Every spring when the trails reopen for the season, I can’t wait to get back to the marsh to say hello to the cottonwood tree and welcome in another new year with new hopes and new dreams.
This too shall pass. It might pass like a kidney stone, but it will pass.
It feels like this pandemic will last forever. It’s hard to remember when there was a time we could freely run errands or make spontaneous plans with friends. It’s impossible to imagine what the will future will look like after.
If you’ve ever had a kidney stone, they hurt. I mean piercing, stabbing pain in your back and side that feels like you’ve been stabbed with a hot poker. It’s hard to imagine something so small can cause so much havoc on the human body. When you have a kidney stone, everything just stops.
Now, doctors will tell you to that you have to be up and moving. Walk around and let gravity help move the kidney stone through your system. Pain will limit your movements, but do what you can. Just lying around may feel better in the short term, but you’ll be in pain longer as the stone just sits there in your body. You just have to remember that eventually, the stone will pass and you will be able to resume your daily life.
So right now, the world is passing a giant kidney stone. The worst the doctor’s have ever seen. But we can’t just lie here and do nothing. We must keep moving. We need to keep each other safe. We need to help our neighbors and those who are struggling. We need to check on the teachers and single mothers and furloughed workers and those with mental health issues or who might be unsafe at home. Even through the pain, we can still make a difference
And just like a kidney stone, this too shall pass.
before i could release the weight of my sadness and pain, i first had to honor its existence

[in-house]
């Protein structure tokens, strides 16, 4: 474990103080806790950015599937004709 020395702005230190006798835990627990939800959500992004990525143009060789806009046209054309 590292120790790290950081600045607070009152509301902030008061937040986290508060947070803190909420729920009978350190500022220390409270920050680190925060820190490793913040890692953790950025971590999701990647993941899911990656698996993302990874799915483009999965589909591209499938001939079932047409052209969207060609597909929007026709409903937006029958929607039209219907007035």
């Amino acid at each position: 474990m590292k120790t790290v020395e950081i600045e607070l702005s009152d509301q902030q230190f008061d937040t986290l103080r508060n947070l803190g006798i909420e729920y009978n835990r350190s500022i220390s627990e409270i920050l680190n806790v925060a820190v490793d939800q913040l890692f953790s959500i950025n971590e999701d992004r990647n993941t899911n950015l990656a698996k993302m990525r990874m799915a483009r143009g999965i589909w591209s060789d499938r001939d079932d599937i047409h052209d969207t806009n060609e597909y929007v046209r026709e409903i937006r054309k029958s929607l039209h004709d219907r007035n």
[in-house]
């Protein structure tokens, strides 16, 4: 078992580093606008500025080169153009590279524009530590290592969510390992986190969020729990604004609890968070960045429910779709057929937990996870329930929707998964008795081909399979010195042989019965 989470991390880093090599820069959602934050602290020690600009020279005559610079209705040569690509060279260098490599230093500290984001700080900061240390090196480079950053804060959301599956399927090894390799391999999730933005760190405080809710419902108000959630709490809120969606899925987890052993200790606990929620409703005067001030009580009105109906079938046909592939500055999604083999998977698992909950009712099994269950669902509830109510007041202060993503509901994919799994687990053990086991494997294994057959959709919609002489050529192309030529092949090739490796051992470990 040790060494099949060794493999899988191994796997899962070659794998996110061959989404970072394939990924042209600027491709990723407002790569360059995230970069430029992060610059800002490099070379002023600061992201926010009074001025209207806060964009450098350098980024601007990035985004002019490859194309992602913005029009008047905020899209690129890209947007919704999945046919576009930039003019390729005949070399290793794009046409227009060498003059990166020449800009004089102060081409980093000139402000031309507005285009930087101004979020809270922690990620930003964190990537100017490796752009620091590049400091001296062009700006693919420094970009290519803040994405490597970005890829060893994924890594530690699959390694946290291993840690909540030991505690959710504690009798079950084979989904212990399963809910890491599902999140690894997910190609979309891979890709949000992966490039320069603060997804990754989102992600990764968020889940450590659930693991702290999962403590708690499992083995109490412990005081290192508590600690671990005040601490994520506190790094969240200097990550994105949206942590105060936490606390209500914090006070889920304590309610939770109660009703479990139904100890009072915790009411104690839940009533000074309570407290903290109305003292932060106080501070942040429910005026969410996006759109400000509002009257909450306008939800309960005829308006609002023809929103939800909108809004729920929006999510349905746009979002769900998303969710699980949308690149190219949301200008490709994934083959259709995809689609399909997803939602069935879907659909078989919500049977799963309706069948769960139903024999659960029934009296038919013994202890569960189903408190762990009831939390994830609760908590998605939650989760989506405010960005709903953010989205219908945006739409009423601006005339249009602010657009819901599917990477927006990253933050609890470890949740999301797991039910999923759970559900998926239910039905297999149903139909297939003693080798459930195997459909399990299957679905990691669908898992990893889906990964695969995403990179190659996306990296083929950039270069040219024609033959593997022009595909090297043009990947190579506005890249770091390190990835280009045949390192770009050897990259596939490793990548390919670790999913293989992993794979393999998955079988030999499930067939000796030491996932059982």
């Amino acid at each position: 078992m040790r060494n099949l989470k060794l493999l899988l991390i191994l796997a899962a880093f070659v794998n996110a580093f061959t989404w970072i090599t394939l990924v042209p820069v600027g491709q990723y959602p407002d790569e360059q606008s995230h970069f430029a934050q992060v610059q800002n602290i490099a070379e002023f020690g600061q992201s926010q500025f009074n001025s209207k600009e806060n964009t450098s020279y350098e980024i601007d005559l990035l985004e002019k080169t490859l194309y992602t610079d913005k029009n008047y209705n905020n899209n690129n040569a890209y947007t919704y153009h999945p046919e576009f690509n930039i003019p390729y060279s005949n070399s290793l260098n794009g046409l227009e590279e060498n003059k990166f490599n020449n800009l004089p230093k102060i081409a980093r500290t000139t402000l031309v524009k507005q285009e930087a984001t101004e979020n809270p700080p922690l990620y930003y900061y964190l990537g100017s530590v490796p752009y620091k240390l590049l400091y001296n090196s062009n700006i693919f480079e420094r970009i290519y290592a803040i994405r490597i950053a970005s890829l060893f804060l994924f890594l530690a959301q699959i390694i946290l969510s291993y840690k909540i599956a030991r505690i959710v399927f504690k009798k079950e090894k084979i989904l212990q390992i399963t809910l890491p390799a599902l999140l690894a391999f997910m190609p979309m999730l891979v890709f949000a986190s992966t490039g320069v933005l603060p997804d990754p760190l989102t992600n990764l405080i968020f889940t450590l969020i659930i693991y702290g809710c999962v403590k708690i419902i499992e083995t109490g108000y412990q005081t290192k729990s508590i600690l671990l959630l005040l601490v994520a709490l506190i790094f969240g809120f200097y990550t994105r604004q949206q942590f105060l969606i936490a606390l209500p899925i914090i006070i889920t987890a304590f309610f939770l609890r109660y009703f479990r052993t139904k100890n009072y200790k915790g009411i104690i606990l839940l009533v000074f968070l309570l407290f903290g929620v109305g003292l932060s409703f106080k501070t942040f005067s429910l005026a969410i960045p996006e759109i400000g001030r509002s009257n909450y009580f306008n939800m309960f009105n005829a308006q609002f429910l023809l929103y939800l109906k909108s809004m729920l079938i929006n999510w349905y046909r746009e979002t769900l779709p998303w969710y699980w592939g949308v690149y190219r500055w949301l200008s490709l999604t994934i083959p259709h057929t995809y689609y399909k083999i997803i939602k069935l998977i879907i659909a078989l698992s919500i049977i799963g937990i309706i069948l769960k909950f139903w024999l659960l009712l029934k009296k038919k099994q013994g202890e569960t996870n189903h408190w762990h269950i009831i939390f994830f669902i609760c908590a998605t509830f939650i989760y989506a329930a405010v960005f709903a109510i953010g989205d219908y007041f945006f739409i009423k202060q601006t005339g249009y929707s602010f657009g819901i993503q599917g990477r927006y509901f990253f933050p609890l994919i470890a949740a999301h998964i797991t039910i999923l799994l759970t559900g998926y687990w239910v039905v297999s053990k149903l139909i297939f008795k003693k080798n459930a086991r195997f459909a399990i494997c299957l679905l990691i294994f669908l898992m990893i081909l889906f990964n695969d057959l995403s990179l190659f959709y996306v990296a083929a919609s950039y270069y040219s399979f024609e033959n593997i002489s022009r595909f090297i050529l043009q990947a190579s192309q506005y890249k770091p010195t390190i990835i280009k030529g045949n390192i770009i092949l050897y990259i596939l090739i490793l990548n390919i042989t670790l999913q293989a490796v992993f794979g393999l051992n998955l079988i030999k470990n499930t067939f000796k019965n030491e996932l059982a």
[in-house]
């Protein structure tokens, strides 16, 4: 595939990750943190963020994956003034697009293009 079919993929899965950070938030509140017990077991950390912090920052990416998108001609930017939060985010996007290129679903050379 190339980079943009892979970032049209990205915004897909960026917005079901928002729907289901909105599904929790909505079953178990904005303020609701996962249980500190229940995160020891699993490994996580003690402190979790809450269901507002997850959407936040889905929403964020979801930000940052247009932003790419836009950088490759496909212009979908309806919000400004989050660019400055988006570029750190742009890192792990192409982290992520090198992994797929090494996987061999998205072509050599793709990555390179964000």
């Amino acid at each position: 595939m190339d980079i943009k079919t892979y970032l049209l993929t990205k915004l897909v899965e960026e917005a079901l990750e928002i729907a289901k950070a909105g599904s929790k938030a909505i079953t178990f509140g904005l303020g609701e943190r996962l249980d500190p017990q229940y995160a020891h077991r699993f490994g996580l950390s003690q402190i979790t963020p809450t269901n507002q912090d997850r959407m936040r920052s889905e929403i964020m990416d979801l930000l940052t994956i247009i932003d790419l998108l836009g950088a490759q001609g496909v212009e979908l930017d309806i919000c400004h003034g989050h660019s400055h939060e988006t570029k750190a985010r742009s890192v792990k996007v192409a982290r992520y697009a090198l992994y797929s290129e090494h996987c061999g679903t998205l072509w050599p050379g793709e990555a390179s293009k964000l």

We are living through a pandemic. It’s not a productivity contest. I see so many articles giving advise on how to be more productive working from home. How to finally start that creative project you’ve been putting off. Learn a new language. Read through that list of classics you’ve put off since high school.
I think they are all forgetting we are just trying to survive.
It’s okay to grieve. It’s okay to be sad and angry. It’s okay to just sit and stare out your living room window for a few hours, watching the birds or maybe nothing at all. That’s okay.
The only thing our brains are worried about right now is survival. All of our energy is going into preparing for the next news briefing or conference call that changes everything, again.
We have to honor our pain. We have to honor our exhaustion. We have to honor our tears. We especially have to honor those feelings in others. We all react differently to trauma. Yes, some of us may be able to sit down and write the next great American novel. Some of us can barely get out of bed in the morning.
Honor however you are feeling, right now, in this moment. It’s okay.
The amount of banana bread on my counter directly correlates to how angry I am.
Nothing soothes anger more than putting a couple of overly-ripe bananas in a bowl and mashing the crap out of them. I prefer to use a star shaped silicone meat tenderizer (usually used to evenly cook ground beef). You can hold it like a mighty sword — two-handed grip with the blade pointed down, ready to strike — and make those poor bananas pay for all the hurt they’ve caused, which I suppose is better than taking my anger out on another, undeserving, human being.